Women’s Rights Movement• Cult of Domesticity – Sarah and Angelina Grimke, Lucretia Mott, Elizabeth Cady Stanton, Suzan B. Anthony, Catherine Beecher, Margaret Fuller• Woman’s Rights Convention, Declaration of Sentiments and Resolutions – Equal rights – Suffrage
Abolition Movement• Movement to abolish slavery is getting stronger.• Moral, Social, Political, & Economic Issue• Pro-slavery arguments• Anti-slavery arguments• Abolition Organizations
Proslavery Arguments• Founding Fathers, slavery = necessary evil• “I hold that in the present state of civilization, where two races of different origin, and distinguished by color and other physical differences, as well as intellectual, are brought together, the relation now existing in the slaveholding states between the two is, instead of an evil, a good- a positive good.”• John C. Calhoun, 1837
Proslavery Arguments• “Many in the South once believed that [slavery] was a moral and political evil…. That folly and delusion are gone; we see it now in its true light, and regard it as the most safe and stable basis for free institutions in the world.”John C. Calhoun, 1837
Proslavery ArgumentsRacism•Blacks were inferior to whites and were unsuitedfor life in any other conditionTheological/Bible•Cursed be Canaan; a servant of servants shall hebe unto his brethren•OT and NT prophets and apostles nevercondemned the practice•Servants should obey their masters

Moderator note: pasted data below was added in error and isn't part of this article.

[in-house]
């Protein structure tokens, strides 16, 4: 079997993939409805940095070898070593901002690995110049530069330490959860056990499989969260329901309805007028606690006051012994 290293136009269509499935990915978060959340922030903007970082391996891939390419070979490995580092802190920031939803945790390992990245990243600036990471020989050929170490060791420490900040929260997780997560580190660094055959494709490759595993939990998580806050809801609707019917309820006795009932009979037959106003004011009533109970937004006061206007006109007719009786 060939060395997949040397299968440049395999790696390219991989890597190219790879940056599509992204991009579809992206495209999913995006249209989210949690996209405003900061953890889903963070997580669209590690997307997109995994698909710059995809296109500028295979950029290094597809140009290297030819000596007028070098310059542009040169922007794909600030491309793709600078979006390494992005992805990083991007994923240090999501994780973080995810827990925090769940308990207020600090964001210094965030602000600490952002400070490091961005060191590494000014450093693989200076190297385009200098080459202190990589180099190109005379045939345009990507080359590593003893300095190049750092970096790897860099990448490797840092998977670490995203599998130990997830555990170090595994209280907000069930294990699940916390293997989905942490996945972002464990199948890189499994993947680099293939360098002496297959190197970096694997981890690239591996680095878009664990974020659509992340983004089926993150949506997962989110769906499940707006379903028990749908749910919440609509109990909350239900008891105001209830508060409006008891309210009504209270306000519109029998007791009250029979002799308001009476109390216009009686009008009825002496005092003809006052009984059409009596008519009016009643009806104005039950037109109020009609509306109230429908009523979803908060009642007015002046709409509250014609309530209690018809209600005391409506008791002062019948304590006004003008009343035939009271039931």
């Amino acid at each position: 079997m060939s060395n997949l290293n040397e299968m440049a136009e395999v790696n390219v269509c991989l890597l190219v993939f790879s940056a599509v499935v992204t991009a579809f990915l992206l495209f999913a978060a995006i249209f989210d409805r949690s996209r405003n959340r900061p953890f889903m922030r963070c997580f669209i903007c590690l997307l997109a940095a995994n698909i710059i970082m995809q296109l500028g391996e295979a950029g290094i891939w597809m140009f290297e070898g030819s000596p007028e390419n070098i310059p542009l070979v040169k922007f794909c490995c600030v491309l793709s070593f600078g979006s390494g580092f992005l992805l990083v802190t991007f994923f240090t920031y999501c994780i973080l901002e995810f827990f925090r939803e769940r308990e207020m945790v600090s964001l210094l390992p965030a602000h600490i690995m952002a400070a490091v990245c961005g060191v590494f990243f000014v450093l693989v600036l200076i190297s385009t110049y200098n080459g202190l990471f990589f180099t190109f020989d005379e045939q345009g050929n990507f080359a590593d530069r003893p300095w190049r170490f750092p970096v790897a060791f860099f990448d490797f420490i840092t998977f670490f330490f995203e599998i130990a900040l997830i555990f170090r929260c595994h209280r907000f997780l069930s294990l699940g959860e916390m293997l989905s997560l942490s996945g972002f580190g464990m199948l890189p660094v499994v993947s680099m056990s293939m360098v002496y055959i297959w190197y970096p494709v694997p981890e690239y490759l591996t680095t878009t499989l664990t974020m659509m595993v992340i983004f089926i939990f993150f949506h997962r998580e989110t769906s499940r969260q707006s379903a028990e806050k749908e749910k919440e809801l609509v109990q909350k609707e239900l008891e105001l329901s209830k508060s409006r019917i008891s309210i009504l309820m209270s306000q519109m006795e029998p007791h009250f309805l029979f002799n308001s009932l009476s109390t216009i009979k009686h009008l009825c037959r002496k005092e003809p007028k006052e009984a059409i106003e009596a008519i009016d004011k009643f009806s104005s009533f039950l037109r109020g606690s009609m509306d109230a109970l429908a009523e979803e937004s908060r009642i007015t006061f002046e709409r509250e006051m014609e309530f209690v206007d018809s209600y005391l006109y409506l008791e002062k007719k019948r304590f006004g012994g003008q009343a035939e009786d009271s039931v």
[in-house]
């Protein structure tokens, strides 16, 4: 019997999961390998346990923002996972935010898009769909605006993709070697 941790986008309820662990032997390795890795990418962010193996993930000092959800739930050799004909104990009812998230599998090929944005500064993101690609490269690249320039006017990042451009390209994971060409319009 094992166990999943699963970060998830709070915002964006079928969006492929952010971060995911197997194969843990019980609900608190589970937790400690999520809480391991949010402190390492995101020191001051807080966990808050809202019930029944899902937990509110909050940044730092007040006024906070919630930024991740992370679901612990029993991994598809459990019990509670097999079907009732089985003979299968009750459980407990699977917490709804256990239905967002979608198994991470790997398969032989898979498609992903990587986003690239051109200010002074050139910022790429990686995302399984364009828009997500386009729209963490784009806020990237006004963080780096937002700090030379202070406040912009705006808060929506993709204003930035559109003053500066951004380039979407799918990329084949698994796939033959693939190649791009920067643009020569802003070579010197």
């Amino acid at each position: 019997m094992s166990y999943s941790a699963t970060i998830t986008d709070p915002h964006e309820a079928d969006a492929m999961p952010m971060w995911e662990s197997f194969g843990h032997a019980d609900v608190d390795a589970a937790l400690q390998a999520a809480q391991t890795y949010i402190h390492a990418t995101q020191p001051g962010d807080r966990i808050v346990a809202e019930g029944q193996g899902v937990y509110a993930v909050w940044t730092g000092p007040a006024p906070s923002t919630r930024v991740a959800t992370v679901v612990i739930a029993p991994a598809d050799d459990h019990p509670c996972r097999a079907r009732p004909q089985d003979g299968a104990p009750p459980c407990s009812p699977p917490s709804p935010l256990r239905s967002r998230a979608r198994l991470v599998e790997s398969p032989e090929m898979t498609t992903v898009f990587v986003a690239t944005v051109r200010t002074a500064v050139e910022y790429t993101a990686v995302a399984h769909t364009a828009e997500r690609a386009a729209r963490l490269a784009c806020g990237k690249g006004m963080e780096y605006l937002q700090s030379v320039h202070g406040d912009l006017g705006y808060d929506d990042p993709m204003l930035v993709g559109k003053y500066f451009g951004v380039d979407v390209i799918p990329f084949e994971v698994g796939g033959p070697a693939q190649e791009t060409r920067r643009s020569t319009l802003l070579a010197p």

Proslavery ArgumentsHistorical•All the great civilizations of antiquitypracticed slavery.•Aristotle- in every organized society menof superior talents would become mastersover those of inferior talents.
Proslavery ArgumentsSocial•Without slavery planters would be unableto take in the arts and sciences and othercivilized pursuits.•Guaranteed economic equality for whites,preventing an unskilled labor class- betterthan the free labor system
Proslavery Arguments• Paternalism- Slaveholding gentlemen took personal responsibility for the physical and moral well-being of their dependents- women, children and slaves. Foner, Give Me Liberty, p 394• No element of disharmony. “It is the only condition of society in which labor and capital are associated on a large scale in which their interests are combined and not in conflict. Every plantation is an organized community… where all work, where each member gets subsistence and a home.”• Phrenology
Antislavery Arguments• Slavery = Sin• The Reform Movement liberating and perfectionist• “Slavery was the greatest social evil in the way of the nation’s moral regeneration.” (Blum, National Experience, p.273)
Abolitionist GroupsAmerican Colonization Society, 1817•Monrovia, LiberiaAmerican Antislavery Society, 1831•William Lloyd Garrison, The LiberatorLiberty Party•James BirneyAfrican-Americans•Fredrick Douglas, The North Star•Harriet Tubman, Sojourner Truth, William Still,Underground Railroad